If a seller does not offer to pay for the warranty cost at closing, what are the buyer options? First of all, it rarely hurts to ask for something. A buyer could request the seller to pay the warranty cost. If the seller pays for a warranty, take it. That’s an easy one. What if that answer is no? That is where the buyer could pay for the cost. Again, buyers using a low or no down payment program may be limited on funds. So, this could be a tough decision to spend this extra money. Although, spending the money now could lessen the burden of potential necessary repairs during the first year of ownership.
Additional coverage or premium level costs are easier for the buyer to pay when the seller pays the standard level through closing. Again, the costs vary for all kinds of extra bells and whistles. Some will be important to a particular home or buyer. Others will not. Ultimately, a buyer’s decision will vary based on the home condition, systems to cover, who pays the cost, and the buyer’s risk aversion.
How to Choose Home Warranty Companies
Often, sellers will provide a home warranty for the buyer at the seller’s cost and notate it in the purchase contract. In these cases, the seller may dictate a certain warranty company. Although, usually the buyer may choose a company of their own. Typically, the seller is just agreeing to pay a set amount that would cover an industry standard warranty plan. Several national warranty companies include 2-10 Homebuyers Warranty, American Home Shield, Choice Home Warranty, Select Home Warranty, First American, and many more.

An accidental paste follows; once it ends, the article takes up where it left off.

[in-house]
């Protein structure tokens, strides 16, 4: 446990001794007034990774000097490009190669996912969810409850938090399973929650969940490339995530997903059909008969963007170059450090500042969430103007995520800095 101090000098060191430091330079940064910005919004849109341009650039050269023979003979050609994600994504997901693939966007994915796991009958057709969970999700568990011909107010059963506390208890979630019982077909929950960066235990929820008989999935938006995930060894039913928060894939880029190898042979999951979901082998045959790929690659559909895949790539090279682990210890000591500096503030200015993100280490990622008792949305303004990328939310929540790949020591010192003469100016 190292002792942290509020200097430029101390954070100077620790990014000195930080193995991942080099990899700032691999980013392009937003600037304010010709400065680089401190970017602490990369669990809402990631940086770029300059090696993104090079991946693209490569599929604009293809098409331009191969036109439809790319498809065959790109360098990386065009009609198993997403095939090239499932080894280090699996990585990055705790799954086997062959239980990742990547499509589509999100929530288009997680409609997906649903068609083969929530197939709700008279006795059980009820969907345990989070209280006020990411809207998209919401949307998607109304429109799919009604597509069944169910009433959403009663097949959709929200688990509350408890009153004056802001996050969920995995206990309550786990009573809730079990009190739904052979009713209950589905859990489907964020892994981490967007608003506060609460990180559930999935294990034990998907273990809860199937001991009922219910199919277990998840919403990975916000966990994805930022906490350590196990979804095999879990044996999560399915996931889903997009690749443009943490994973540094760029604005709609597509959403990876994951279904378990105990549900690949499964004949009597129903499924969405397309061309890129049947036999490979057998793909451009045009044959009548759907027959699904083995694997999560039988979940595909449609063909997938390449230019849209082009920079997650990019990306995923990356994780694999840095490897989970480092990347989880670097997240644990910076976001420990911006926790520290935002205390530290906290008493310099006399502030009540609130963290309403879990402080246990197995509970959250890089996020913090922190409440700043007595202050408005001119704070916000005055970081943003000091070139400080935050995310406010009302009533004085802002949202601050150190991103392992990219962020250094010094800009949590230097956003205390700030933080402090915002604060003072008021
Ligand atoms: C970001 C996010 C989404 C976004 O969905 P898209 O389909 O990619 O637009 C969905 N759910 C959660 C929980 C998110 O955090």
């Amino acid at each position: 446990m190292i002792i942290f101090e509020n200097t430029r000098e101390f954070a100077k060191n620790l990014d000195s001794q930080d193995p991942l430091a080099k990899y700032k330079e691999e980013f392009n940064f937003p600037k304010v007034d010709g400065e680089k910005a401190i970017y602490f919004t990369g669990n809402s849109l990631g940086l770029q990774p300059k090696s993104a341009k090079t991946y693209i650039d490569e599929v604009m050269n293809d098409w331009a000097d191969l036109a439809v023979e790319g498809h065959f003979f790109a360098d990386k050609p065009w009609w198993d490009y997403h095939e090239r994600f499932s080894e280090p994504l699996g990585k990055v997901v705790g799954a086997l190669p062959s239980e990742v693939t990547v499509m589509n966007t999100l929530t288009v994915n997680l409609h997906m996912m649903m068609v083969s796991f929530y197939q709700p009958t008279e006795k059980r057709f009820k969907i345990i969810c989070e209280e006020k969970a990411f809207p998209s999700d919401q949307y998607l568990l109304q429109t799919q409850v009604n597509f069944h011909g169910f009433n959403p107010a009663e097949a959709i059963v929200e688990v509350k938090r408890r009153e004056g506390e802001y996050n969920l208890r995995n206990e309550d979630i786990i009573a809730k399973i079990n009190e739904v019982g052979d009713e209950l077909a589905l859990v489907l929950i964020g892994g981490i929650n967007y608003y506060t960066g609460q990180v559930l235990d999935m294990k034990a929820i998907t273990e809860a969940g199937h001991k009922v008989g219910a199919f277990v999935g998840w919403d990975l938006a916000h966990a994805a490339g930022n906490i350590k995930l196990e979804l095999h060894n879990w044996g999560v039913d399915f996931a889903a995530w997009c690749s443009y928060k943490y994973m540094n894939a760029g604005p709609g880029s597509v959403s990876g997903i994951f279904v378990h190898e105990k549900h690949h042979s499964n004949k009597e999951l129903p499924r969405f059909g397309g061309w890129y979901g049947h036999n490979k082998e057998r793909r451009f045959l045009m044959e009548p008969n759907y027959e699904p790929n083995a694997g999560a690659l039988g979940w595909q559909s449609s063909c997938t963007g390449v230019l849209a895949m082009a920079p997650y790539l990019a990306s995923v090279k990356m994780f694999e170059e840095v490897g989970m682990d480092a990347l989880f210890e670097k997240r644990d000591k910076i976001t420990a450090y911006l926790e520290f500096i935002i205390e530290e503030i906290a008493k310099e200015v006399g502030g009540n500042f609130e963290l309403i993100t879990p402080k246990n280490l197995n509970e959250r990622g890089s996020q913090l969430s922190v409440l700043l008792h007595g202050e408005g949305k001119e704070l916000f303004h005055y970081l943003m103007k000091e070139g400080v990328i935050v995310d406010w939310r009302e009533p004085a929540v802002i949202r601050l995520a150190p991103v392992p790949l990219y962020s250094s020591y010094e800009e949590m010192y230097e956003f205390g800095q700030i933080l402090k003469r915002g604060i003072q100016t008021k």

Especially important for rural areas, check for contractor coverage. Determine if there is sufficient coverage and if there isn’t, find out the policy of the homeowner choosing a contractor.
Should I Renew My Warranty?
Let’s say the homeowner has a service warranty plan in place from day one. Now, the warranty period expiration date is approaching. Should it be renewed or save the $400 or more? Again, it should all come back to what are the risks and potential costs of systems needing repairs over the next year. Then, the buyer needs to decide if the warranty renewal premium would have a higher likelihood of saving the homeowner money or if the owner could handle potential issues on covered items from cash on hand.
Another point to bring up is that some warranty companies offer a multiyear plan starting at day one of ownership. These plans may include 2 or 3 years of coverage for a discounted additional amount.